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Motorhome rolled during Tornado  

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This Topic was Created on Tow411 in January of 2014:


On Sunday, November 17th, 2013, Joe’s Towing & Recovery was contacted by the owner of a 1999 Ford Coachmen Motorhome with a Gross Vehicle Weight Rating of 15,700 pounds that had been rolled over due to a tornado that had come through the area.  With the weather damage in the area, it was decided it would be safer to preform the upright the next day.

On Monday November 18th, 2013, Joe’s dispatched their Incident Support Unit, 16-ton wrecker and a support vehicle to 109 Shady Lane in East Peoria.

Once on scene, Joe’s Recovery crew found a Motorhome rolled over on its driver’s side in the front yard of the owner’s house.  When the motorhome was rolled over by the wind, the front of it was tore off.  The frame was inspected to make it was still attached to the motorhome body. There was sag in the middle of the body that could be seen on the passenger side that was facing the sky.

With the integrity of the body in question, it was determined the best way to upright the unit would be to use Air Cushions.

Using a 3/8 chain to go between the rear dual wheels on the rear of the motor coach, the chain was feed between the leaf spring and the frame; it was then pulled over the top leaf spring. A ratchet binder was installed on chain.  The binder was then tightened. By doing this, the chain would prevent the rear axle to rotate once the vehicle was back upright.

The wheel simulators were removed from the front and wheel axles that were facing up to prevent any damage to them during the recovery.  Using a grade 100 3/8 chain, the chain was feed through the wheels to rig an attachment point.

The 16-ton wrecker was positioned perpendicular to the motorhome on the driveway.  Both winch lines were pulled out to have enough line to attach to the points rigged on the wheels. Using two snatch blocks per line, this allowed the winch lines to be attached to the lower legs on the wrecker. From there, the winch line was run out to the wheels where another snatch block was installed. The end of the wire rope was attached to the lower legs on the wrecker.

Next, onsite communications was setup for the Recovery Team.  Using a four wireless headset system, the communication hub was set up. By doing this, all of the Recovery team members would be able to communicate to one another from anywhere on the recovery scene.

The air compressor, valve bank, one start cushion and two jumbo turbo air cushions and hose were removed from the Incident Support Unit.  All of the equipment was set up on the roof side of the motorhome.  With everything set up, the start cushion was inserted under the rear corner of the motor home at the roofline.  The starter cushion was inflated. A jumbo turbo cushion was inserted in the middle of the motorhome at the roofline. The jumbo turbo cushion was inflated enough to create a gap at the front of the motorhome. The second jumbo turbo cushion was inserted under the motorhome. All of the cushions were inflated. Once, the motorhome was off the starter cushion, it was shut off.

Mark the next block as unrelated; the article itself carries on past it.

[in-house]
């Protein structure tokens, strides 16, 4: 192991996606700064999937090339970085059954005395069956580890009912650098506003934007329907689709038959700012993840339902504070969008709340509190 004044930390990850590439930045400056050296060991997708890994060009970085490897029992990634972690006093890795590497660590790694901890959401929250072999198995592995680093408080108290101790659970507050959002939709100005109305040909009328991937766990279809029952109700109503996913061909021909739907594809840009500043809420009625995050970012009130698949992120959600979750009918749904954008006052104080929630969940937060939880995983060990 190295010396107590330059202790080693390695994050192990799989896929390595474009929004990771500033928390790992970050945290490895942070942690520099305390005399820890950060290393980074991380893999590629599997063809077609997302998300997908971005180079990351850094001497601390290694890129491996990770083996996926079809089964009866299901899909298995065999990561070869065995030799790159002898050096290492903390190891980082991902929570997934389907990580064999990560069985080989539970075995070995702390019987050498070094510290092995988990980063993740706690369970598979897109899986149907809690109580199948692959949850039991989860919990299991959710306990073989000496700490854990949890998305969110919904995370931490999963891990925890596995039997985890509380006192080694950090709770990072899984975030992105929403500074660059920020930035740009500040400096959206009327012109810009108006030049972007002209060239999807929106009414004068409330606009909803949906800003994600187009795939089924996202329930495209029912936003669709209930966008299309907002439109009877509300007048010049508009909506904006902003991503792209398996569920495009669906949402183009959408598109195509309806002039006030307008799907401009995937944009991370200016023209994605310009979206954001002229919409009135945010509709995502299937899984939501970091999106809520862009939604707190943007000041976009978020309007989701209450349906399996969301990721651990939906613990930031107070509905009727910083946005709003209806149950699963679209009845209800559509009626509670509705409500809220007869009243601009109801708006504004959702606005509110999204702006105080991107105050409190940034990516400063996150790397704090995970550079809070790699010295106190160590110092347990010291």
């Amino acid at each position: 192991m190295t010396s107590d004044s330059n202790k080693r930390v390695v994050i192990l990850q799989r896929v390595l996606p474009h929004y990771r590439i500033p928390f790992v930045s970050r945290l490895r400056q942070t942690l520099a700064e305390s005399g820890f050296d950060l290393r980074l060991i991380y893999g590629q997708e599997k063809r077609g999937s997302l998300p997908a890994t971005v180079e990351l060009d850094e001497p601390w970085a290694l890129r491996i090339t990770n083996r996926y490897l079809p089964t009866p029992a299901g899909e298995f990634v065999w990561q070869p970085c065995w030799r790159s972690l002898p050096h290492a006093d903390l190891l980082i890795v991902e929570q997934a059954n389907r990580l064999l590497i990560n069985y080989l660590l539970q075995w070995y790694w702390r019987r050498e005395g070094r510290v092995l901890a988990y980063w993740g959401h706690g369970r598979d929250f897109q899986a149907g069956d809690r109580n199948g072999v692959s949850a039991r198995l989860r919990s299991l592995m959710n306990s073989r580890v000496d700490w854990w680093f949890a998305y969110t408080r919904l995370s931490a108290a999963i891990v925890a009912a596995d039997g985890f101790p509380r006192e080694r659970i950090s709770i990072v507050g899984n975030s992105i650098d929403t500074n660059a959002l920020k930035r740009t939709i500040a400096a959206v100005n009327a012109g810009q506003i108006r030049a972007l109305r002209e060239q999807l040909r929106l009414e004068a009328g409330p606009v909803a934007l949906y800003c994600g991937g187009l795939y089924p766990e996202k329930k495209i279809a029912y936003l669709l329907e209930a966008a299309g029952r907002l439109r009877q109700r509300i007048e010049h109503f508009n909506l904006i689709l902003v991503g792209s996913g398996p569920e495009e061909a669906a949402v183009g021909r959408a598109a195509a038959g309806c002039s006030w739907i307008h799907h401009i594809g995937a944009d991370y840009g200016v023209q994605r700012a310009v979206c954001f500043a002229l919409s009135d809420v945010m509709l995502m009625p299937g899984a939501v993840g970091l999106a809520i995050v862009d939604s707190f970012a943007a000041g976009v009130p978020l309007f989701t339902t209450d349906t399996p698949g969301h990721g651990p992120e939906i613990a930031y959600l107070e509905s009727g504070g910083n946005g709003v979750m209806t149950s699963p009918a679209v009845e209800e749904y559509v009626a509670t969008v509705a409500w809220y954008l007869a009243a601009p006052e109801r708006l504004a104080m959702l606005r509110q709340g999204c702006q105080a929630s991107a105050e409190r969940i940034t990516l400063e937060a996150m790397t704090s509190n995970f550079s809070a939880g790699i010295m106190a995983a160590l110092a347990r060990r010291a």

Two landing bags were taken out of the Incident Support unit. One landing bag was placed at the front wheel, while the second bag was placed at the rear axle.  Using ratchet straps, the front wheel was secured so it wouldn’t be able to turn.  The landing bags were inflated.

The air cushions were inflated lifting the motorhome up. As the vehicle came up, both winch lines were brought in on the 16-ton.  The landing cushions were positioned under the wheels. 

With the air cushions topped out, the winch lines finished pulling the motorhome over. The landing cushions deflate gently lowering the motorhome to the ground

The air cushions were deflated and folded so they could be returned to Incident Support Unit.  Next, the valve bank and compressor was returned to the incident support unit.  

The motorhome was lifted off the landing bags, one axle a time. All of the rigging was broken down and returned to its proper place on the trucks.

The Sonetics wireless headsets were returned to their travel case. Onsite communication was turned off and returned to the proper truck 

At this time, all units cleared the scene.

Kurt Wilson
George Fulk said:
Not saying you didn't do it right but why so much equipment for a simple up right did the exact same thing with out all the extras
same storm even.
ILTowman aka Kurt Wilson said:
The body had shifted on the body and with the damage done to it we were not going to risk pulling the frame off the body.
Kurt Wilson
Trainee62 said:
Nice job with the landing bags, sure helps to keep the microwave from flying through the side window at ya when it slams to the ground!!
hillside1 said:
Nice job!
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